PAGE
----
New Leeds United recruit Sol Bamba dusted off the Championship cobwebs much quicker than most pundits thought, including Huddersfield Town boss Chris Powell. Leon Wobschall reports.
FOR LEEDS UNITED fans who watched Sol Bamba’s polished debut at Huddersfield Town on Saturday afternoon, they could be sure on two things.
Namely that as regards Championship football, Bamba was fairly well ‘up to speed’. And he didn’t take risks either.
Town manager Chris Powell’s pre-match prophesy that Bamba – in his first game back in English football after kicking a competitive ball in anger on just one occasion so far this term for Palermo – would not be up to speed with the hustle and bustle of Championship life happily proved wide of the mark.
The view from the press corps in Leicester, where Powell worked with Bamba during his time at the East Midlands club, were also off beam, if the big defender’s debut was anything to go by.
Rumour had it that Bamba was a ‘footballing defender’, who likes to display those qualities, sometimes not at the most sensible moments.
His time at Leicester even drew a rare, colourful quote from his ex-Foxes boss Sven-Goran Eriksson, not somebody well versed in saying anything particularly interesting to the press.
On Bamba, the Swede said: ‘Sometimes you are close to a heart attack when he wants to control the ball like Franz Beckenbauer.”
Thankfully, Bamba, in his first game in England since lining up for Leicester at Elland Road in April 2012, gave the big away following at Town no such palpitations.
Supporters may have had to wait well into January for Leeds’ first capture of the winter window in Bamba, who has joined on loan for Palermo for the rest of the season, but certainly on first impressions, it looks a canny bit of business.
And as for cavalier defending, the 30-year-old elected, wisely, to adhere to a low-risk policy in his first outing in a competitive game since playing for Palermo back on September 24.
His performance was duly recognised in the shape of a place in the Football League’s Team of the Week.
Bamba said: “I don’t like to speak about me too much. But it was a good game, especially because I haven’t played for a long time.
“I tried to keep it simple with defending and passing the ball and I think I did okay.
“I wanted to keep tidy and be steady and just keep it simple. I was happy with it and my manager were as well and team-mates.”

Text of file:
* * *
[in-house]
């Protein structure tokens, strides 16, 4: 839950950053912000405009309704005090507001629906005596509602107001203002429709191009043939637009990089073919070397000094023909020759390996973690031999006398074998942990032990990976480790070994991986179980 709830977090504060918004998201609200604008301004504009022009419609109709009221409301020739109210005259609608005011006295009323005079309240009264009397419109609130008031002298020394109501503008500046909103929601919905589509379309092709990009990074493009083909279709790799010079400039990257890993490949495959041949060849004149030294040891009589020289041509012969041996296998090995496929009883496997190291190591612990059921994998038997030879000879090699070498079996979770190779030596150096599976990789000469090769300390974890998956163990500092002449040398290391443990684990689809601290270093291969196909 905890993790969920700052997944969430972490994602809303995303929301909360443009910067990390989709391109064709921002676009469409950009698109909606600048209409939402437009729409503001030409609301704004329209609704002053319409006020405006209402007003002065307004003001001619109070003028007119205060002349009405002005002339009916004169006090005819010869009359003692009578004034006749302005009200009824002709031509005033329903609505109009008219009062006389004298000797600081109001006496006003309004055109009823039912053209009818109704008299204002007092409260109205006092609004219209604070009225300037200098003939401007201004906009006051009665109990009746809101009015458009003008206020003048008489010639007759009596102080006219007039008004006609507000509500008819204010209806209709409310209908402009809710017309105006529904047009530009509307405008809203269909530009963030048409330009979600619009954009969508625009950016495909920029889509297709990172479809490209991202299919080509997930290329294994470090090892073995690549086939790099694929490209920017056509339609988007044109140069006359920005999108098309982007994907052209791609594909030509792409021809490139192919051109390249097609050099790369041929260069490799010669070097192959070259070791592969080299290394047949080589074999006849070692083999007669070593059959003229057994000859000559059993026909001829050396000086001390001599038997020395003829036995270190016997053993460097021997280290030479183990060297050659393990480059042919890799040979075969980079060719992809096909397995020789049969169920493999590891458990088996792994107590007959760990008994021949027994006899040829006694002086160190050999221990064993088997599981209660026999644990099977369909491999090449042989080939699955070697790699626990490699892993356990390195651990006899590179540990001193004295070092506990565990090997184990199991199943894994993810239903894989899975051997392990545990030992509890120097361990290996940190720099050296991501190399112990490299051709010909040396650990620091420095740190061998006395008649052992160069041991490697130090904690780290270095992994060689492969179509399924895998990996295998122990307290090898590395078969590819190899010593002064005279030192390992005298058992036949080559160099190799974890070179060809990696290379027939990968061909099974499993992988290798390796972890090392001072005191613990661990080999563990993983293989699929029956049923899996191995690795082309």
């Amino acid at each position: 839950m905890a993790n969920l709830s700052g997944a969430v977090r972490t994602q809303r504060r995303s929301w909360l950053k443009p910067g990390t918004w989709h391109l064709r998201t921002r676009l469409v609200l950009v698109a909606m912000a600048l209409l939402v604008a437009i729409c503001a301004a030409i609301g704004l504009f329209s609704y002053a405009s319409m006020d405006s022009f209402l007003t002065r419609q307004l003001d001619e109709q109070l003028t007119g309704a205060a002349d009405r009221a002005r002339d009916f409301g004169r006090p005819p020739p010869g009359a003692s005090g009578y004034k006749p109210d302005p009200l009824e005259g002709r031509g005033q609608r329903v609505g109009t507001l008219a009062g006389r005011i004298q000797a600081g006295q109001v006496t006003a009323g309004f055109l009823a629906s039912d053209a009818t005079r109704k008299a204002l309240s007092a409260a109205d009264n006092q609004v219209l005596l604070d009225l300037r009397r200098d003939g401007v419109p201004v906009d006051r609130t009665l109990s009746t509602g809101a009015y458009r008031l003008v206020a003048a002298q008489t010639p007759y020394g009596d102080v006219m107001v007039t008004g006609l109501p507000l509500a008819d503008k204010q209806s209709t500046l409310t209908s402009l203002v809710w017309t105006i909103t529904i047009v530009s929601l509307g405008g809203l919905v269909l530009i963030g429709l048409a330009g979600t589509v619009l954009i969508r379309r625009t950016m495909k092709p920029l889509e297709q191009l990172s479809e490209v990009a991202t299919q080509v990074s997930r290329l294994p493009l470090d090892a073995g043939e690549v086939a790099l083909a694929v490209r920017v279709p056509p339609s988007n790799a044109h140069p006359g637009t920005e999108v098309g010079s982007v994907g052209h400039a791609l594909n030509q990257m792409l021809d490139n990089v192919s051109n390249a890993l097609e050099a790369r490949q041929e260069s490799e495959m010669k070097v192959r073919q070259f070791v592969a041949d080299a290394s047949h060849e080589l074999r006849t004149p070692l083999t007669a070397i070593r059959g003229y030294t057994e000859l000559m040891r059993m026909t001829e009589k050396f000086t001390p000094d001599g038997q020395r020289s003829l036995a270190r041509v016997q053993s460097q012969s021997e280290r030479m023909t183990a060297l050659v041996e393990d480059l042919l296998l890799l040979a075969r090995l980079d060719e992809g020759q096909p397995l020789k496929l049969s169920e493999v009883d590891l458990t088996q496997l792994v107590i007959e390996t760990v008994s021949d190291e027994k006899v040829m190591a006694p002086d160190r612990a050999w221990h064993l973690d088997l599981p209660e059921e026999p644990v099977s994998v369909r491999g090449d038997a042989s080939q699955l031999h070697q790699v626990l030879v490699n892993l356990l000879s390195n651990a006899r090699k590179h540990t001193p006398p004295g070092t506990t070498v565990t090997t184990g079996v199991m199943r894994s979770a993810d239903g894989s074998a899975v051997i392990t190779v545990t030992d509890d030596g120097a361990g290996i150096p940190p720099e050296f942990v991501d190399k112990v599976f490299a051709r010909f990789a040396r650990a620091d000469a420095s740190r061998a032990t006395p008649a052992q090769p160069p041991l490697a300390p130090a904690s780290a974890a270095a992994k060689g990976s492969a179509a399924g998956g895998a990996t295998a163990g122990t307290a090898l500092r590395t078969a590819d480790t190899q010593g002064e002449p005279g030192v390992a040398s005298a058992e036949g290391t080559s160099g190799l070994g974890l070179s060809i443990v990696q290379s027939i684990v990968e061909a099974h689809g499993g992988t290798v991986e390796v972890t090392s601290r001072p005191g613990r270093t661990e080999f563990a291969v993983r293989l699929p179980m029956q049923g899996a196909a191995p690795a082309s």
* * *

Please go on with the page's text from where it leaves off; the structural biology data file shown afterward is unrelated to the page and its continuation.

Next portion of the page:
Bamba’s display at Huddersfield left not only the Leeds contingent enthused, but also Whites head coach Neil Redfearn, with Bamba arriving shortly before Jason Pearce’s move to Wigan was completed.
Hot on the heels of that came the arrival of Granddi Ngoyi, although a ‘minor niggle’ ensured he wasn’t involved in the matchday squad for the derby game with Huddersfield.
Leeds also put the finishing touches yesterday to the deal to bring in Albanian striker Edgar Cani on loan from Catania.
And if both he and Ngoyi can make an immediate impact akin to that made by Bamba when they take the field, no-one will be complaining.
Bamba’s performance amid the derby cauldron was especially praiseworthy, given that he has been restricted to friendly games since late September after falling out of favour at Palermo.
While the big defender professed to being tired at the final whistle on Saturday, he could reflect on putting a sterling first shift in with his pace and strength notable features of a very impressive maiden performance.
Bamba said: “In Italy, when you don’t play, you have got friendly games on Tuesday, but the tempo is not high.
“I tried to keep myself fit by training even when we had a day off.
“But I was very tired at the end on Saturday as it has been a long time since I have played a competitive game like that.
“We all know the Championship is very tough, but after a good day off, I will be ready to go again.
“Since I have come here, I feel good and everyone has been good and hopefully we can continue.
“We play very good football sometimes, but we have to dig deep now. It doesn’t matter how good you play, you have to get some points.”
While Bamba was happy enough to have a good old-fashioned physical battle with James Vaughan, getting the better of the Huddersfield dangerman over the course of 90 minutes, he admits he was mighty glad not to have had to look after Billy Sharp, when he entered the fray late on.
Sharp’s game is based more on instinctive movement, with his fox-in-the-box qualities in evidence right at the end when he headed home Mirco Antenucci’s cross from close in to snatch Leeds a 2-1 victory.
It was a predatory finish and rewound the clock somewhat for the goal poacher, who has scored similar goals throughout his career for a stack of clubs across the land.
Bamba added: “He is difficult to play against because his movement is very good, like we saw for the goal. I don’t like to play against strikers like that, I prefer to face a big, strong striker, so I can fight.
“Billy has lovely movement and you saw that for the goal.”
Sharp may have done his bit with the timeliest of contributions to enable Leeds to celebrate a first double over Huddersfield since 1938-39 and their first away win since September 16, but the side’s defensive resolve and solidity at the back also played its part.
Leeds’ sole aberration came when Harry Bunn netted a soft 26th-minute equaliser following Jacob Butterfield’s corner, but it was the only real blemish from the back four.
Bamba and centre-half partner Liam Cooper both turned in strong performances in the heart of the defence and while it might be very early days in terms of their partnership, the signs were good.
Bamba, capped 44 times by the Ivory Coast, added: “Liam is easy to play with and a good player. He’s young and wants to learn and I am happy to play with him.
“He made it easier for me as well as he spoke to me a lot.